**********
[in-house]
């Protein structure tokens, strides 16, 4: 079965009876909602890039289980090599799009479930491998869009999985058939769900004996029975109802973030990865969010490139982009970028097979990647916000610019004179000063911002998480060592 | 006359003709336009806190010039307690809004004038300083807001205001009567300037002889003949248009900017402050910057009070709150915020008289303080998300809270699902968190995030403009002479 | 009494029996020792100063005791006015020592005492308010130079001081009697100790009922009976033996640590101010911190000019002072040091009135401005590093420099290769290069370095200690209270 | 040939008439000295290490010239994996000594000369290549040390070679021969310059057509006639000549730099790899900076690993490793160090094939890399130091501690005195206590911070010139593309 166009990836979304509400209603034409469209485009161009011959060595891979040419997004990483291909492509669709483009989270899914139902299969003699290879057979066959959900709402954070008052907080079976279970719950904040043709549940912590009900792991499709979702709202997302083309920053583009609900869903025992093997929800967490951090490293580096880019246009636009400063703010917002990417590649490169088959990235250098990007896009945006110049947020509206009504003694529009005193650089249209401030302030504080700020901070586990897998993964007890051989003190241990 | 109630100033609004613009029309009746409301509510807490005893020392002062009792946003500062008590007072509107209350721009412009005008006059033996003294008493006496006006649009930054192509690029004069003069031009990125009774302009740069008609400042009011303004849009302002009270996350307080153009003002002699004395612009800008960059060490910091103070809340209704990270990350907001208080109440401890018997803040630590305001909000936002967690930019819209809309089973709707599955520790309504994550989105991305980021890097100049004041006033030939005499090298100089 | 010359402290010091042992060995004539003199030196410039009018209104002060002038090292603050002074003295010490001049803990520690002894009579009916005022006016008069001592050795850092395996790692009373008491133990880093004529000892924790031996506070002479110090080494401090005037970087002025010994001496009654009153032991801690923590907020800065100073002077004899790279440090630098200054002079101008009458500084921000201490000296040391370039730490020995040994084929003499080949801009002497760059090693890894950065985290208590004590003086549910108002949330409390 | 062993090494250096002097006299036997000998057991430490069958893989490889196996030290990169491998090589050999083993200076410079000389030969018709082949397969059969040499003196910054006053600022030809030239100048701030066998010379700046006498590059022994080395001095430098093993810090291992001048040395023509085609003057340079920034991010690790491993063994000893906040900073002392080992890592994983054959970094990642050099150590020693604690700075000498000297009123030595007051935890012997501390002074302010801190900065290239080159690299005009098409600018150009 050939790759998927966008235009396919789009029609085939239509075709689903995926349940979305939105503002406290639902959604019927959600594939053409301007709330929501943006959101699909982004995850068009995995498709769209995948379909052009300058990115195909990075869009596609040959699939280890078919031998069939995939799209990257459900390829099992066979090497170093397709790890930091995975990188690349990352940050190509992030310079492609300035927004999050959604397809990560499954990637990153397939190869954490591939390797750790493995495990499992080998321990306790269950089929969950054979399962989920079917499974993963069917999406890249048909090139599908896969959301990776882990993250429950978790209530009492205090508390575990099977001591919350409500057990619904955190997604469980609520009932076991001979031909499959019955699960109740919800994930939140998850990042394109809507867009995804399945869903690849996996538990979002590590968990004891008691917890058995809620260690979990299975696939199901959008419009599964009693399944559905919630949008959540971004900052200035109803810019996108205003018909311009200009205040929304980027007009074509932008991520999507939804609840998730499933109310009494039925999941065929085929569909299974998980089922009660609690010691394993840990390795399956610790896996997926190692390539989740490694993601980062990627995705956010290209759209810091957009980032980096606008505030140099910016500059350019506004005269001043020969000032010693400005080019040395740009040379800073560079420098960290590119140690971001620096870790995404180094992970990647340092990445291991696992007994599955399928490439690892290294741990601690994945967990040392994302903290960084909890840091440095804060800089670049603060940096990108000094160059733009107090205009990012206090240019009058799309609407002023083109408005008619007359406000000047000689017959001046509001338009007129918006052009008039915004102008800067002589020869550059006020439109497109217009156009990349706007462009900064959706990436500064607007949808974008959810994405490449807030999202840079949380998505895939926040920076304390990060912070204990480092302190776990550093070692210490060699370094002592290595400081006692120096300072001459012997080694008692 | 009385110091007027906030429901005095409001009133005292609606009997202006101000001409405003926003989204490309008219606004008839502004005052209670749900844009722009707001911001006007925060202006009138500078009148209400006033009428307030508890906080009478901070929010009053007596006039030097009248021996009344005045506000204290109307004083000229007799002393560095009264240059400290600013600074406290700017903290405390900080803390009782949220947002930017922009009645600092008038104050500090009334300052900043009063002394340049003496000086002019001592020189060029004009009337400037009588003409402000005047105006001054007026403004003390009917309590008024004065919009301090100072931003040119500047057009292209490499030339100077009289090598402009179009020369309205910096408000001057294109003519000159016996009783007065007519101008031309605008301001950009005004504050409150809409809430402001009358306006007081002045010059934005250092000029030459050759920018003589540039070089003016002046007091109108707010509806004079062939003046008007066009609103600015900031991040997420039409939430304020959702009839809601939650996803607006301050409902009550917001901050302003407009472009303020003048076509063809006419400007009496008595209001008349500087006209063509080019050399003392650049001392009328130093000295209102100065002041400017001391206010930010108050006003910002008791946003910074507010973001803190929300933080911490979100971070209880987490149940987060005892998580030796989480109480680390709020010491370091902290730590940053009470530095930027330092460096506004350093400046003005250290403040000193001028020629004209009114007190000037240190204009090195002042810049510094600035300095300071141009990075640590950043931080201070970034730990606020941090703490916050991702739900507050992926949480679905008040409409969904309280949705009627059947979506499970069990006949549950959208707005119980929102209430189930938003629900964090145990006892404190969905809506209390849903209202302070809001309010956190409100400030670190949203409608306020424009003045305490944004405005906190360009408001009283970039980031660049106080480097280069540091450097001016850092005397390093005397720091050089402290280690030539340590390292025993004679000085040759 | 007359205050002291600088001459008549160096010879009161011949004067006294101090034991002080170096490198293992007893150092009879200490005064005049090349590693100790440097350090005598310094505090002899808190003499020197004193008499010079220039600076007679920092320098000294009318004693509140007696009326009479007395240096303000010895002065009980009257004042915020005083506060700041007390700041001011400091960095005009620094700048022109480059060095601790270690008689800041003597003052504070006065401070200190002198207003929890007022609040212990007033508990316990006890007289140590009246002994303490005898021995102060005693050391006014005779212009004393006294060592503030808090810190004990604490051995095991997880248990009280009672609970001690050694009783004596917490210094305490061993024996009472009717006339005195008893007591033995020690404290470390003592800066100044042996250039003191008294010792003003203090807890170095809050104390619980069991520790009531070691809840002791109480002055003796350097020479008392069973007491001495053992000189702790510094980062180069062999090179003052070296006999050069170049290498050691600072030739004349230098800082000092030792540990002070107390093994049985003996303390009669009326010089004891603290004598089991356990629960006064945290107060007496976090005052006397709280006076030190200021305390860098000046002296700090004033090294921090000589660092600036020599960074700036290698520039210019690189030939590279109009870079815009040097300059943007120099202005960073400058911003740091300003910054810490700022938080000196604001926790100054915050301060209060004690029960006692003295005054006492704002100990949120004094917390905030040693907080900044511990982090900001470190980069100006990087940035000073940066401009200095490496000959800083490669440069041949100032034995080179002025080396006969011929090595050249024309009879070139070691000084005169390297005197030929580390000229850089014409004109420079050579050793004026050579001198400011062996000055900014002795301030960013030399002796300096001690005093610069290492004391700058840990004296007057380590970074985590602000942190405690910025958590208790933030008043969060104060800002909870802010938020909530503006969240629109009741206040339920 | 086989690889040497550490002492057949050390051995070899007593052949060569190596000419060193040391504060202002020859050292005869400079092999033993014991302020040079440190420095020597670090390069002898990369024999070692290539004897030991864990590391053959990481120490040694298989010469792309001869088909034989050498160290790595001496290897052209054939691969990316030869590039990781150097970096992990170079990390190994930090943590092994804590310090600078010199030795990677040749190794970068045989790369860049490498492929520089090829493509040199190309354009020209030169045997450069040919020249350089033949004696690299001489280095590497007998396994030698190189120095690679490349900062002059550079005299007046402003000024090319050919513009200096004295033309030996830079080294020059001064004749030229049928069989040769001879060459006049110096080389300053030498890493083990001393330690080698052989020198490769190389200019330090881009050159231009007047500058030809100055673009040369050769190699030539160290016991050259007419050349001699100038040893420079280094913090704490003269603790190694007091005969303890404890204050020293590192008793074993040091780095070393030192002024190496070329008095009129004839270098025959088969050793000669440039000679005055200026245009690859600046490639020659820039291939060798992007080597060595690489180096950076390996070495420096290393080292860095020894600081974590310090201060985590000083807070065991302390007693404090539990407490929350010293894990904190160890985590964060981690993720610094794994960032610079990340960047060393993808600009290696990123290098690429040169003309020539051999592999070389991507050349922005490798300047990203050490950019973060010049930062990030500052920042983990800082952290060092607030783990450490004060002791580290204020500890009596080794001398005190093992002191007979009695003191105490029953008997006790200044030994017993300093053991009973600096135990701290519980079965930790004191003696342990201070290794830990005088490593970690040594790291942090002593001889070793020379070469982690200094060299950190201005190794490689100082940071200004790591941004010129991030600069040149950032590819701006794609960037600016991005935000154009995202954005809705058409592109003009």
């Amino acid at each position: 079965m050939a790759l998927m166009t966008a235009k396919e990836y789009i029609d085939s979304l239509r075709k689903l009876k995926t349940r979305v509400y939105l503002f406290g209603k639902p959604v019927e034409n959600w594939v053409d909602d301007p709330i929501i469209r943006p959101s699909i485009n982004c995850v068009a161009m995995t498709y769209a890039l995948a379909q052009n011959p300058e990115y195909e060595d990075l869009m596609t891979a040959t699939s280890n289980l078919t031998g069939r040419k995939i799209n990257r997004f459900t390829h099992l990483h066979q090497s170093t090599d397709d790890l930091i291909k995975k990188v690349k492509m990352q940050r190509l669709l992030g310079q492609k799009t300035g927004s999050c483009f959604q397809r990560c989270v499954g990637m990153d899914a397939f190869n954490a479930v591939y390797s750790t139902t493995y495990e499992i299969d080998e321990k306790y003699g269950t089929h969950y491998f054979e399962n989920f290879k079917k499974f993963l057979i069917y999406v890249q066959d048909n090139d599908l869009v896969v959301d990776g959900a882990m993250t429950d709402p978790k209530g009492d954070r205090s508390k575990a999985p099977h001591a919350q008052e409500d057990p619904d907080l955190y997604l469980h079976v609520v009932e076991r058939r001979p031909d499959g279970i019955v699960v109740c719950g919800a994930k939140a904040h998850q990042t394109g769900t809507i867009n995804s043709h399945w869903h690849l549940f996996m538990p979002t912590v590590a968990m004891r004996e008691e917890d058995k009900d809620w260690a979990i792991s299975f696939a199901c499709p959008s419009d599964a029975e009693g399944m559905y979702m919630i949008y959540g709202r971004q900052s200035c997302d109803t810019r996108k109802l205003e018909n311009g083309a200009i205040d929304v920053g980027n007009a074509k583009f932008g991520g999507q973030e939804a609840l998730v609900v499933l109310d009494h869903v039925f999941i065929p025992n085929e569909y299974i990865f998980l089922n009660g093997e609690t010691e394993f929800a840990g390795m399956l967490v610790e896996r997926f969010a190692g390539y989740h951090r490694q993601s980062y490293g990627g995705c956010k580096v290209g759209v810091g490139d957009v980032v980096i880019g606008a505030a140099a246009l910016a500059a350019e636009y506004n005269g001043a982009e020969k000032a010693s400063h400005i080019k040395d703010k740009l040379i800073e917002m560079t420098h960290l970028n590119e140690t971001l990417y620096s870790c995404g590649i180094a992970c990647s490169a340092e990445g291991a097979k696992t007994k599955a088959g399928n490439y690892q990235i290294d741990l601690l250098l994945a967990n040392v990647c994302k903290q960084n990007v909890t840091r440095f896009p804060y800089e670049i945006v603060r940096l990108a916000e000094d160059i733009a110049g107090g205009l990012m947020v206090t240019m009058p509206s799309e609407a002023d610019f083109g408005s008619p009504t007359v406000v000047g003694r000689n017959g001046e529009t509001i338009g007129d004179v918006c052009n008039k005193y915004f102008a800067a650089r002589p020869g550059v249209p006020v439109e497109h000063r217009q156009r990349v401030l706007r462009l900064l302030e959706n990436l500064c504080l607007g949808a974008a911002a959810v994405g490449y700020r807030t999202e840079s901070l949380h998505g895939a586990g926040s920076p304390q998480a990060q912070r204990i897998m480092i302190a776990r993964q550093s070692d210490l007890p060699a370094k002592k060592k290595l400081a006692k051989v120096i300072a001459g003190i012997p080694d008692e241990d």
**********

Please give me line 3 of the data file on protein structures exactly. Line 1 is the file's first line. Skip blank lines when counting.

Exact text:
């Amino acid at each position: 079965m050939a790759l998927m166009t966008a235009k396919e990836y789009i029609d085939s979304l239509r075709k689903l009876k995926t349940r979305v509400y939105l503002f406290g209603k639902p959604v019927e034409n959600w594939v053409d909602d301007p709330i929501i469209r943006p959101s699909i485009n982004c995850v068009a161009m995995t498709y769209a890039l995948a379909q052009n011959p300058e990115y195909e060595d990075l869009m596609t891979a040959t699939s280890n289980l078919t031998g069939r040419k995939i799209n990257r997004f459900t390829h099992l990483h066979q090497s170093t090599d397709d790890l930091i291909k995975k990188v690349k492509m990352q940050r190509l669709l992030g310079q492609k799009t300035g927004s999050c483009f959604q397809r990560c989270v499954g990637m990153d899914a397939f190869n954490a479930v591939y390797s750790t139902t493995y495990e499992i299969d080998e321990k306790y003699g269950t089929h969950y491998f054979e399962n989920f290879k079917k499974f993963l057979i069917y999406v890249q066959d048909n090139d599908l869009v896969v959301d990776g959900a882990m993250t429950d709402p978790k209530g009492d954070r205090s508390k575990a999985p099977h001591a919350q008052e409500d057990p619904d907080l955190y997604l469980h079976v609520v009932e076991r058939r001979p031909d499959g279970i019955v699960v109740c719950g919800a994930k939140a904040h998850q990042t394109g769900t809507i867009n995804s043709h399945w869903h690849l549940f996996m538990p979002t912590v590590a968990m004891r004996e008691e917890d058995k009900d809620w260690a979990i792991s299975f696939a199901c499709p959008s419009d599964a029975e009693g399944m559905y979702m919630i949008y959540g709202r971004q900052s200035c997302d109803t810019r996108k109802l205003e018909n311009g083309a200009i205040d929304v920053g980027n007009a074509k583009f932008g991520g999507q973030e939804a609840l998730v609900v499933l109310d009494h869903v039925f999941i065929p025992n085929e569909y299974i990865f998980l089922n009660g093997e609690t010691e394993f929800a840990g390795m399956l967490v610790e896996r997926f969010a190692g390539y989740h951090r490694q993601s980062y490293g990627g995705c956010k580096v290209g759209v810091g490139d957009v980032v980096i880019g606008a505030a140099a246009l910016a500059a350019e636009y506004n005269g001043a982009e020969k000032a010693s400063h400005i080019k040395d703010k740009l040379i800073e917002m560079t420098h960290l970028n590119e140690t971001l990417y620096s870790c995404g590649i180094a992970c990647s490169a340092e990445g291991a097979k696992t007994k599955a088959g399928n490439y690892q990235i290294d741990l601690l250098l994945a967990n040392v990647c994302k903290q960084n990007v909890t840091r440095f896009p804060y800089e670049i945006v603060r940096l990108a916000e000094d160059i733009a110049g107090g205009l990012m947020v206090t240019m009058p509206s799309e609407a002023d610019f083109g408005s008619p009504t007359v406000v000047g003694r000689n017959g001046e529009t509001i338009g007129d004179v918006c052009n008039k005193y915004f102008a800067a650089r002589p020869g550059v249209p006020v439109e497109h000063r217009q156009r990349v401030l706007r462009l900064l302030e959706n990436l500064c504080l607007g949808a974008a911002a959810v994405g490449y700020r807030t999202e840079s901070l949380h998505g895939a586990g926040s920076p304390q998480a990060q912070r204990i897998m480092i302190a776990r993964q550093s070692d210490l007890p060699a370094k002592k060592k290595l400081a006692k051989v120096i300072a001459g003190i012997p080694d008692e241990d």